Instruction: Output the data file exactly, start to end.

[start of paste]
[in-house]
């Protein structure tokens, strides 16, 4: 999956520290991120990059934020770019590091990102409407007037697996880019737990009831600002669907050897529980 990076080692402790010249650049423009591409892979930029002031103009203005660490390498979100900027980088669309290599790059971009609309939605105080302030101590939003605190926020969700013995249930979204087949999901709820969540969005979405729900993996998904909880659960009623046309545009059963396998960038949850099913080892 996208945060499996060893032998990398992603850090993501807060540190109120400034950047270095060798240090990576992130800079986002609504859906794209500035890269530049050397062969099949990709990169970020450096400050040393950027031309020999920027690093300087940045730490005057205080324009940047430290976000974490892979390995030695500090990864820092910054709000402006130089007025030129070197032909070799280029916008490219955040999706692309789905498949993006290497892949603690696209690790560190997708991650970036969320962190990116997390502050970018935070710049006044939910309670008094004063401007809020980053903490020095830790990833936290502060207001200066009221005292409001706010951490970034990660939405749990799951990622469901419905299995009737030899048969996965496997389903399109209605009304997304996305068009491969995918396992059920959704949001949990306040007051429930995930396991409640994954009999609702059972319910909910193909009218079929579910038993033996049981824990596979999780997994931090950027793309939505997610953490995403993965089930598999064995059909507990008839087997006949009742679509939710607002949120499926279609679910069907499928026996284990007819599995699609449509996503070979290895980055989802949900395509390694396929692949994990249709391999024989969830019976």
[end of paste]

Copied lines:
[in-house]
């Protein structure tokens, strides 16, 4: 999956520290991120990059934020770019590091990102409407007037697996880019737990009831600002669907050897529980 990076080692402790010249650049423009591409892979930029002031103009203005660490390498979100900027980088669309290599790059971009609309939605105080302030101590939003605190926020969700013995249930979204087949999901709820969540969005979405729900993996998904909880659960009623046309545009059963396998960038949850099913080892 996208945060499996060893032998990398992603850090993501807060540190109120400034950047270095060798240090990576992130800079986002609504859906794209500035890269530049050397062969099949990709990169970020450096400050040393950027031309020999920027690093300087940045730490005057205080324009940047430290976000974490892979390995030695500090990864820092910054709000402006130089007025030129070197032909070799280029916008490219955040999706692309789905498949993006290497892949603690696209690790560190997708991650970036969320962190990116997390502050970018935070710049006044939910309670008094004063401007809020980053903490020095830790990833936290502060207001200066009221005292409001706010951490970034990660939405749990799951990622469901419905299995009737030899048969996965496997389903399109209605009304997304996305068009491969995918396992059920959704949001949990306040007051429930995930396991409640994954009999609702059972319910909910193909009218079929579910038993033996049981824990596979999780997994931090950027793309939505997610953490995403993965089930598999064995059909507990008839087997006949009742679509939710607002949120499926279609679910069907499928026996284990007819599995699609449509996503070979290895980055989802949900395509390694396929692949994990249709391999024989969830019976």